Meliae is an application similar to heapy (in the 'guppy' project), in its attempt to understand how memory has been allocated.
Currently, its main difference is that it splits the task of computing summary statistics, etc of memory consumption from the actual scanning of memory consumption. It does this, because I often want to figure out what is going on in my process, while my process is consuming huge amounts of memory (1GB, etc). It also allows dramatically simplifying the scanner, as I don't allocate python objects while trying to analyze python object memory consumption.
It will likely grow to include a GUI for browsing the reference graph. For now it is mostly used in the python interpreter.
The name is simply a fun word (means Ash-wood Nymph).
What's New in This Release: [ read full changelog ]
· Add ``__sizeof__`` members to a lot of the core classes (IntSet, etc.) (John Arbash Meinel)
· ``ObjectManager.compute_total_size()`` now only computes the size of a single object, rather than all objects. All objects took too long to be useful anyway, better to make it easier to use the useful api. (John Arbash Meinel)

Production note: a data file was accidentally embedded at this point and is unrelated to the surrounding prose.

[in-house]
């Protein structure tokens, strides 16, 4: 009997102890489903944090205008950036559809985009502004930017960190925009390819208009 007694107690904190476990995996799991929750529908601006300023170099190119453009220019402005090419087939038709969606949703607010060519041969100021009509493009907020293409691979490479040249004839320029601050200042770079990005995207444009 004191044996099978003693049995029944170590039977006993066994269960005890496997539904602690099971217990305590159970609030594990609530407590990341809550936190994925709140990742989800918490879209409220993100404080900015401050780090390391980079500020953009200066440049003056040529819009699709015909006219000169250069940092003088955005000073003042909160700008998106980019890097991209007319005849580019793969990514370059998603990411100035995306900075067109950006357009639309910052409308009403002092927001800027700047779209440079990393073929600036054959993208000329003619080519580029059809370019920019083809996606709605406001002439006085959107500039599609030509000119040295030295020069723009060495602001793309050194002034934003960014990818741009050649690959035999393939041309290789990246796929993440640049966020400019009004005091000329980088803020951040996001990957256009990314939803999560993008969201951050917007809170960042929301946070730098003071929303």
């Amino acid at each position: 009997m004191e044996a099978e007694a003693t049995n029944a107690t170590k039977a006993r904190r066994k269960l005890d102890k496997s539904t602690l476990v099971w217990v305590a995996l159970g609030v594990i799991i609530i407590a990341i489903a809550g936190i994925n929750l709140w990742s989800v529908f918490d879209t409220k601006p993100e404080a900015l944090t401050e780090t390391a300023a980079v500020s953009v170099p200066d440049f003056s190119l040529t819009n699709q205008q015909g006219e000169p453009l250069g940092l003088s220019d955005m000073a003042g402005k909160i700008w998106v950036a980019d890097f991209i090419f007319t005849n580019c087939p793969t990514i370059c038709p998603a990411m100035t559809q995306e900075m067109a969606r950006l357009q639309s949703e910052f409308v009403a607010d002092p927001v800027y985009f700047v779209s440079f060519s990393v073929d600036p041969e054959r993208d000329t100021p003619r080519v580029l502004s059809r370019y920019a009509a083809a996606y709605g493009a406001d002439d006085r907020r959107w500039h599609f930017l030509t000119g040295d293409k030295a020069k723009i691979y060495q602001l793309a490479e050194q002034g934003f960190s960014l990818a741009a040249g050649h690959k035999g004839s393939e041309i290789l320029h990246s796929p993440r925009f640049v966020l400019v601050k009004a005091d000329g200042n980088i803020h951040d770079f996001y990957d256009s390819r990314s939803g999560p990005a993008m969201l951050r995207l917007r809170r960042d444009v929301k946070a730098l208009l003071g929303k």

· ``obj.iter_recursive_refs()`` can now be used to find all objects referenced from this object (including obj). It can also take an iterable of object addresses to exclude. Which makes it easy to ask, "What objects are accessible from X that aren't accessible from Y?" (John Arbash Meinel)
· ``ObjectManager.summarize()`` can now take an object and an exclusion list, and summarize the referenced objects. This can be quite useful when you want to look at just a subset of the graph. The syntax is``ObjectManager.summarize(obj, [not_address1, not_address2])``. (John Arbash Meinel)
· ``obj.all()`` and ``obj.compute_total_size()`` helpers. These let you get the set of referenced objects matching the type (like ``om.get_all()``). But they *also* allow you to pass an exclusion list, so you can only get things reachable from here and not reachable from there. (John Arbash Meinel)